Monday, June 3, 2013

Advance Phenology: Bean Beetles

(This one was written last summer. I'm posting it now in time for it to be useful to gardeners.)

Wet as the summer of 2012 was, Grandma Bonnie Peters found one organic farmer in Tennessee who managed to raise a few marketable vegetables. Like most local gardeners she had her best yields in beans...almost a third of what could normally be expected. This was, however, enough beans that bean pickers were invited to camp in the barn. And I wondered how it was possible for so many competent bean pickers to have harvested so few beans.

What I remember about picking beans as a child was that you use the skills you build by “Finding the Hidden Pictures” in cartoons in winter. There are beans back behind the leaves, but beans, leaves, and stalks are all the same shade of green. You have to focus on the shapes to see which of the green things before you are beans. The number of beans on a bush—these were bush beans, like the ones we used to plant—is approximately one or two handfuls.

This was a different experience. Most of the bean leaves were a dull sepia-brown lace, skeletonized by bean beetles. When I did see a bean leaf I’d turn it over and find six or eight bean beetle larvae busily reducing it to a lacy leaf-skeleton.

Bean beetles have spotted wing cases, similar to ladybird beetles, but bean beetles’ wing cases are bigger, flatter, and softer. Bean beetle larvae are bright yellow, with soft but bristly hair that forms a ridge down their backs. Having no noticeable brains, they will cling so greedily to a leaf, if they are getting any nourishment out of it, that the whole body can be crushed before the jaws let go. The hair is usually bright crayon-yellow like the body, but in a large and diverse population like the one we saw, individuals with white or black tufts can be observed. At no stage of a bean beetle’s life would most humans find it very attractive, but the adult beetles are less repulsive than the larvae. (Clear pictures, if not of the most typical individuals, here: http://entnemdept.ufl.edu/creatures/veg/bean/mexican_bean_beetle.htm)

The bean harvest would have been much faster and more profitable if the bean beetles had been systematically hunted down before they became so overpopulated. Bean plants with their leaves gnawn down to skeletons produce small, empty, spongy, leathery beans. If they had produced full-sized beans before being skeletonized, these beans weight down the dying plants, sag onto the ground, and are nibbled by insects. Bean beetles will not eat a bean pod if they can get a bean leaf, but enough hungry larvae had taken hopeful nibbles out of enough beans to reduce their market appeal.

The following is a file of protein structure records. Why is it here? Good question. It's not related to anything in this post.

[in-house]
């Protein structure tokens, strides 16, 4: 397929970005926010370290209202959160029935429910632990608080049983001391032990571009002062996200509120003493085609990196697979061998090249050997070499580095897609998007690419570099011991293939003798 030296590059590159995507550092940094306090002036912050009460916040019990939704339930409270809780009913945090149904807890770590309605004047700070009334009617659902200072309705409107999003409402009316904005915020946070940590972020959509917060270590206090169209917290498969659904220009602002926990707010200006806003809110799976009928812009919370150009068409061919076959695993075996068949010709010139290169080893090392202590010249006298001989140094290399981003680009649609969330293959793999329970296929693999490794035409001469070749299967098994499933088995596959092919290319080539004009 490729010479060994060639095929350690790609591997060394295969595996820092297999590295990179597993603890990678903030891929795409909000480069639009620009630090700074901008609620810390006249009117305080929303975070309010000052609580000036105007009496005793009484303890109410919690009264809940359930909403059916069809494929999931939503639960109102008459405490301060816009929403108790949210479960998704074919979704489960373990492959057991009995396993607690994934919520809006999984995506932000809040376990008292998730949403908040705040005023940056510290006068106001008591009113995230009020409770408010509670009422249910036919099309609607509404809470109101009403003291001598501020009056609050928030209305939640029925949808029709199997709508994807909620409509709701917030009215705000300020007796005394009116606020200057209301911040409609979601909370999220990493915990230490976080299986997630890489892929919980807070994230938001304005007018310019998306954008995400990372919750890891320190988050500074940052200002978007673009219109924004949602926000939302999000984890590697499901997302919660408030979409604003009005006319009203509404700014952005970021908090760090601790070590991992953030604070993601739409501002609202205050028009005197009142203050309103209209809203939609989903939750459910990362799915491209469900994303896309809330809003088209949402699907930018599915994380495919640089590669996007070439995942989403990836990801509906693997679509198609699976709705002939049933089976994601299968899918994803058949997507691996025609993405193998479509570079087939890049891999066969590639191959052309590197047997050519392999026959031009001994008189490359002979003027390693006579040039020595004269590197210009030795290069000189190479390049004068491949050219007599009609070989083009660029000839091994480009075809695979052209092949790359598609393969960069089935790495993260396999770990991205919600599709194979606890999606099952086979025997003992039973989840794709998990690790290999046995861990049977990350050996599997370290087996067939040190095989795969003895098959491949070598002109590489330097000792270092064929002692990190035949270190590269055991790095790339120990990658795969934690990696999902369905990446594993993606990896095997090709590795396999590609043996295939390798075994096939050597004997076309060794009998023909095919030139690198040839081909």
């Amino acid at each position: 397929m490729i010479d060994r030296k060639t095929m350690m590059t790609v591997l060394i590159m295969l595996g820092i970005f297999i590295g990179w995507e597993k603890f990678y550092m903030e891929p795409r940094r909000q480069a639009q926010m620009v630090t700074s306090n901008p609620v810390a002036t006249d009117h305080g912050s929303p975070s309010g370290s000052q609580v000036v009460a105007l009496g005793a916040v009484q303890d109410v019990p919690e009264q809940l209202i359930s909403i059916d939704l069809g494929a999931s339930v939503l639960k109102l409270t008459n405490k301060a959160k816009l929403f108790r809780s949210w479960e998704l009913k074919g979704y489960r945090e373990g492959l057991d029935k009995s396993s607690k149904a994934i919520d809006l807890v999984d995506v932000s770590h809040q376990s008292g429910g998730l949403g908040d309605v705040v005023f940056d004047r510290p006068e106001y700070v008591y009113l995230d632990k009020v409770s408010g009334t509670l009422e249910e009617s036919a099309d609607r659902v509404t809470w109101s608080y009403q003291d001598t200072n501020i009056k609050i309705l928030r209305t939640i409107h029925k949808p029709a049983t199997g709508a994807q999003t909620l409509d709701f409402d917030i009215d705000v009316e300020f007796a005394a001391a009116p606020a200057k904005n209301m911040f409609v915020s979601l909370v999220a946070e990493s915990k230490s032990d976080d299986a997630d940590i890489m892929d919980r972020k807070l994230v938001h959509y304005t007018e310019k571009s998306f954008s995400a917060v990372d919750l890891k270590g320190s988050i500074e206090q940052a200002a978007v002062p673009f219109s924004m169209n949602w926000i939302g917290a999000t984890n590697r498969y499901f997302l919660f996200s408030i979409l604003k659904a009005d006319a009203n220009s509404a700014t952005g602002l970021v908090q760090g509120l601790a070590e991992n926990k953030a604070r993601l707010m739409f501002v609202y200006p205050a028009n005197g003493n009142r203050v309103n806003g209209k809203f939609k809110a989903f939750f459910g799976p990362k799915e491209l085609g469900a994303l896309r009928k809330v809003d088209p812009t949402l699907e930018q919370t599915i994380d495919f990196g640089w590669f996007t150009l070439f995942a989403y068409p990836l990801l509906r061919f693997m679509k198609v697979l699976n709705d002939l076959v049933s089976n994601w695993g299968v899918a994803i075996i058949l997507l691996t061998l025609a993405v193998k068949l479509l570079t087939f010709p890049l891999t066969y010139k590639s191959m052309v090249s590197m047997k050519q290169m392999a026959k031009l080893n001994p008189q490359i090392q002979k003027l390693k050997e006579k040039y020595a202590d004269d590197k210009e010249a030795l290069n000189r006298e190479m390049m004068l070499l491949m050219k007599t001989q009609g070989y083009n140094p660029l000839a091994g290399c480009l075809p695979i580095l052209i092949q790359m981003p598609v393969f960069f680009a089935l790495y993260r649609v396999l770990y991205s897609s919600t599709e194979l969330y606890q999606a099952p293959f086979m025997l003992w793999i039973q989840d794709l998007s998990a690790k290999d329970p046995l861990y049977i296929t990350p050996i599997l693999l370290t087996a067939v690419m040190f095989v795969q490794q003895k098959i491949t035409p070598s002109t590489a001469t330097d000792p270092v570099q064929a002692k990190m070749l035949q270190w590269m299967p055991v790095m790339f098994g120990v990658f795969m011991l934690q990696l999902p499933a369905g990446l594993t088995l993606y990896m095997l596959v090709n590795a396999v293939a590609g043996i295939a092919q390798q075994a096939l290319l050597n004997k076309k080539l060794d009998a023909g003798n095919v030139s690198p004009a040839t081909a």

“We should have just used Sevin Dust,” one of the farmers said despondently.

We never had to use Sevin Dust. Here are Seven Green Ways to control bean beetle populations:

1. Resist the urge to start a Vicious Poison Cycle. Bean beetles don’t have nearly enough natural predators. You do not want to risk killing any creature that will eat a bean beetle.

2. Don’t plant whole fields of just beans and more beans. Tradition says that corn, beans, and squash are “sisters” that grow best when planted together. Teaming corn and beans works more for the benefit of the corn (beans help to replenish some of the nutrients corn vacuums out of the soil) and for pole beans, which like to form vines and cling to something vertical, like a cornstalk. Tomatoes come from further south and can only be counted as cousins to the “sisters,” but they fit well into the family. Bean beetles are among the many creatures that don’t like the smell of tomato plants. Although, in these badly infested fields, even the rows of beans planted next to rows of tomatoes harrbored some beetles, they were clearly the beetles’ last choice; the plants had lasted longer and produced more typical amounts of beans per stalk. Basil, oregano, parsley, and sage are other congenial companions that exude odors humans like and most insects hate.

3. While bean plants are growing, inspect them every day or two. Pull up weeds while they’re small enough to pull up easily by hand, and at the same time, carry a pocket-sized container with a tight lid, such as a pill bottle or jelly jar. When you see a bean beetle, trap it in the container. If you see a larva, trap it too. When you’ve visited all your beans, or the container is full, whichever comes first, fill the container with baby oil or rubbing alcohol. Give the beetles a half hour or so to soak, then burn the dead bodies. This is not the warmest and fuzziest gardening chore, but think of it this way: poisons cause the beetles to suffer longer and also cause other animals to suffer, whereas drowning is a quick clean death and only the beeetles will die.

4. You can also discourage bean beetles by mixing dishwashing liquid soap with water in a spray bottle and spraying it on the leaves. Repeat after rain rinses off the soap residues.

5. Inevitably a few bean beetles will manage to produce larvae, and since these sluglike little animals are more aware of appetite than of anything else, you will see a few bitten beans. Technically these beans aren’t kosher-pareve, but non-Jewish people just cut off the bitten section and do not see or taste any difference in the clean-looking part of the bean.

6. If they’re not nibbled away by bean beetles or killed by root rot, bean plants will continue to produce beans for weeks. Eventually, however, the plants will still dry up, turn yellow, and stop bearing. The roots and spent stalks are still very attractive to bean beetles. Burn them. (It’s prudent to burn anything that shows damage by root rot  or fire blight.)

7. If at all possible, try to rotate your crops next year. Don’t plant any annual crop where you planted the same thing last year. Repeatedly planting the same thing in the same place is known as monocropping. Monocropping causes pest populations to explode.